The Payoff – Reading Murakami is like doing a huge jigsaw puzzle, and while there are moments when madness threatens to take you over because the pieces seem not to connect, the satisfaction of completing the puzzle makes it all worth it. On a probably unrelated note, if Wes Anderson were a Japanese novelist instead of an American filmmaker, I think he’d be Haruki Murakami.

East of Eden – John Steinbeck

The Warning – This will become your favorite novel. You’ll start to see biblical symbolism everywhere and develop an imbalanced aversion to anyone named Kate. But seriously, of all the books on here, East of Eden will probably intimidate you the least. Yes, it spans generations and gets a little philosophical in spots, but let’s be honest, you wouldn’t be reading this post at all if that kind of thing didn’t get you at least a little jazzed up.

The Payoff – I wasn’t joking about this becoming your favorite novel. Steinbeck’s capacity for illuminating our raw humanity may be unmatched in American literature, and East of Eden is chock-full of raw humans. Few novels have ever captured the fullness of our struggle for acceptance, from each other and from the titans of our lives.

What is the What – Dave Eggers

The Warning – If you generally feel good about Western foreign policy and want to keep it that way, don’t read this book. Eggers’ dramatized autobiography of Valentino Achak Deng reveals the stunning cruelties of Sudan’s decades long civil war and Deng’s journey across that ravaged country with the “Lost Boys,” a troupe of refugee’s who walked the breadth of their country seeking aid. I’ve only cried reading a few books, and this one cuts deeply.

The Payoff – First, this serves as a pretty outstanding primer on the whole Darfur situation (as it’s known by liberal white people all across America). Second, Eggers’ telling of Valentino’s story is as beautiful as it is heartbreaking, and he masterfully balances the pain and near-despair of the tale with the Deng’s sometimes unbelievable hope and optimism about America, his future, and the realities of his past.

Light in August – William Faulkner

The Warning – Faulkner is notoriously difficult. In fact, besides James Joyce (you’ll notice Ulysses is mercifully absent from this list), I think Bill here is one of the least reader-friendly authors I’ve encountered. Perspectives shift and action is sometimes communicated almost as much by imagistic poetry as by conventional subject-verb-object prose.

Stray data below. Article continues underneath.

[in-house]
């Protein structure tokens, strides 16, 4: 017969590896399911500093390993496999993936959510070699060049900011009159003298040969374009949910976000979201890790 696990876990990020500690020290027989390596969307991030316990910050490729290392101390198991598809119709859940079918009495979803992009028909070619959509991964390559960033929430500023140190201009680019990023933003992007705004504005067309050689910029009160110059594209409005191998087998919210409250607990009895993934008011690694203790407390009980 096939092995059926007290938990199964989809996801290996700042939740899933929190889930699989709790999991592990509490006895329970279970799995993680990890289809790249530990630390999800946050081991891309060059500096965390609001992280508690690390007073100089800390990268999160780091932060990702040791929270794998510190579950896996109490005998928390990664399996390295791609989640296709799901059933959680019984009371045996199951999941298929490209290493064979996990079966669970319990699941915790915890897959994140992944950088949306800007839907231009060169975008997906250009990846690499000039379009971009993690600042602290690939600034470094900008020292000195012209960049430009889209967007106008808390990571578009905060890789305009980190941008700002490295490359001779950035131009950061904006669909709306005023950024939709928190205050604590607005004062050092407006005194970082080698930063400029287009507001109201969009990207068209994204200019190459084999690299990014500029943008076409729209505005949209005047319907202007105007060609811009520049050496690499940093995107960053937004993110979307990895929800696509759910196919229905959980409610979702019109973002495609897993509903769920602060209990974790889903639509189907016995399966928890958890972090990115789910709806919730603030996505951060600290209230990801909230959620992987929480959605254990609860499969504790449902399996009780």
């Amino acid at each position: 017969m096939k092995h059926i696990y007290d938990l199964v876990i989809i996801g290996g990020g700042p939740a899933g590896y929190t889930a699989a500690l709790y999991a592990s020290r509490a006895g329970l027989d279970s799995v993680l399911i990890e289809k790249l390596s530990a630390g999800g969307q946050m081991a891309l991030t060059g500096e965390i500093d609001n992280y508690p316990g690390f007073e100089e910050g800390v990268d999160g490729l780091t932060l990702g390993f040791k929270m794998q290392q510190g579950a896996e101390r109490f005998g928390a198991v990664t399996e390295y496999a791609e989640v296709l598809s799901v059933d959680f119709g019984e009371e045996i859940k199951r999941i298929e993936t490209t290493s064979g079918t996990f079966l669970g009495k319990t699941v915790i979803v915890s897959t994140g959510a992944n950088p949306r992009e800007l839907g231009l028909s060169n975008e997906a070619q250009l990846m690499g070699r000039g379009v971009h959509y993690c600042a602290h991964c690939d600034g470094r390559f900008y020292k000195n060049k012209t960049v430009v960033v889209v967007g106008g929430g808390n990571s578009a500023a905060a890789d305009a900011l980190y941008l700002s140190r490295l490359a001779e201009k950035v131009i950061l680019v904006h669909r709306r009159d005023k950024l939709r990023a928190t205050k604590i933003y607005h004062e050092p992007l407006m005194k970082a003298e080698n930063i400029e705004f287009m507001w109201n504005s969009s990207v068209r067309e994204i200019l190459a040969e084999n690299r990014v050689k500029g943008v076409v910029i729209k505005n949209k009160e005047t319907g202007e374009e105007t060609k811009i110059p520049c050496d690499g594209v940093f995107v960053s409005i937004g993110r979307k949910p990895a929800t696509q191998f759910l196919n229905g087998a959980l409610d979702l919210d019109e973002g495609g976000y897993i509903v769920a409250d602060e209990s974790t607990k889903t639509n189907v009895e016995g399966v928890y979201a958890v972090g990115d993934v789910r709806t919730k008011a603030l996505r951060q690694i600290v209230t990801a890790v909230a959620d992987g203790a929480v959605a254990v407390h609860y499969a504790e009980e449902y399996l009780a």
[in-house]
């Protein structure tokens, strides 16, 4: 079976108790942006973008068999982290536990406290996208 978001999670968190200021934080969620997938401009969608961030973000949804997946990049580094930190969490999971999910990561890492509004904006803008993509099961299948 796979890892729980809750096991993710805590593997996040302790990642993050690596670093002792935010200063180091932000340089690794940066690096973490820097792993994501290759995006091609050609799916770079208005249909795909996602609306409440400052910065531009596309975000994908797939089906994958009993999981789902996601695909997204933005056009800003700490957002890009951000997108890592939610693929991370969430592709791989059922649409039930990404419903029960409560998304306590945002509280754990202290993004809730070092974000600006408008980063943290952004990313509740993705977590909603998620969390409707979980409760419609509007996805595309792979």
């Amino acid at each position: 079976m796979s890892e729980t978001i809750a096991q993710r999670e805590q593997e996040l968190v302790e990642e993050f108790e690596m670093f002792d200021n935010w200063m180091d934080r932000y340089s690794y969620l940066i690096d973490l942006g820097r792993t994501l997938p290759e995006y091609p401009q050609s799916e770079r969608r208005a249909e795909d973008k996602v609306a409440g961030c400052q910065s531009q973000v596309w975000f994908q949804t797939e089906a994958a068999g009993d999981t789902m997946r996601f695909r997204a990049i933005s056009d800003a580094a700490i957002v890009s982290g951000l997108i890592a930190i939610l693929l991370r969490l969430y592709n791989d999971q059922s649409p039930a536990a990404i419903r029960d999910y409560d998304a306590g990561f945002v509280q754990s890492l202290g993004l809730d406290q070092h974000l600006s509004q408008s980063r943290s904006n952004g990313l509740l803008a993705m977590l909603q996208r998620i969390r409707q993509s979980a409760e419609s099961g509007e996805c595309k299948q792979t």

The Payoff – A gut-punch of a novel about race, perseverance, sacrifice, power, and grace. Despite Faulkner’s trickiness, Light in August is definitely the most accessible of his “Big Four” – As I Lay Dying, The Sound and the Fury, and Absalom, Absalom! round out the list. You’re engaging with one of the true revolutionaries of American letters here, and after Light in August, you’ll not only understand what all the fuss is about, but you’ll be better equipped to dive into his other seminal works.

The Corrections – Jonathan Franzen

The Warning – If you’ve ever heard Franzen speak (he seems never to turn down the opportunity), you’ve probably wondered what crawled up the posterior of this particular savior of American literature and promptly kicked it. The guy is pretentious and egoistic and some of that sensibility leaks into his fiction, and he gives off the vibe that these characters are really just thinly veiled proxies for his own limitless, snide opinions.

The Payoff – The Corrections suffers from Franzen’s real-life obnoxiousness far less frequently than his other works (most notably 2010’s much lauded Freedom), and the result is often pretty staggering. The novel follows the various dissolutions of a mid-western family, alternately employing deft, jabbing satire and frightening portraits of human failure to expose each member’s cracking shell for what it is. Imagine contemporary Dostoevsky but without the rigid morality.

The Blind Assassin – Margaret Atwood

The Warning – Shifting styles and perspectives again. Vignettes from the 30s and 40s, excerpts from a science-fiction novel-within-the-novel, and scenes from contemporary Canada all fold together in a sometimes throttling mixture. Again, reading a book like this can leave readers who like linear structures feeling a little cold. I can only promise you that she knows where she’s going, and that each of the novel’s mysteries-wrapped-in-enigmas come to light.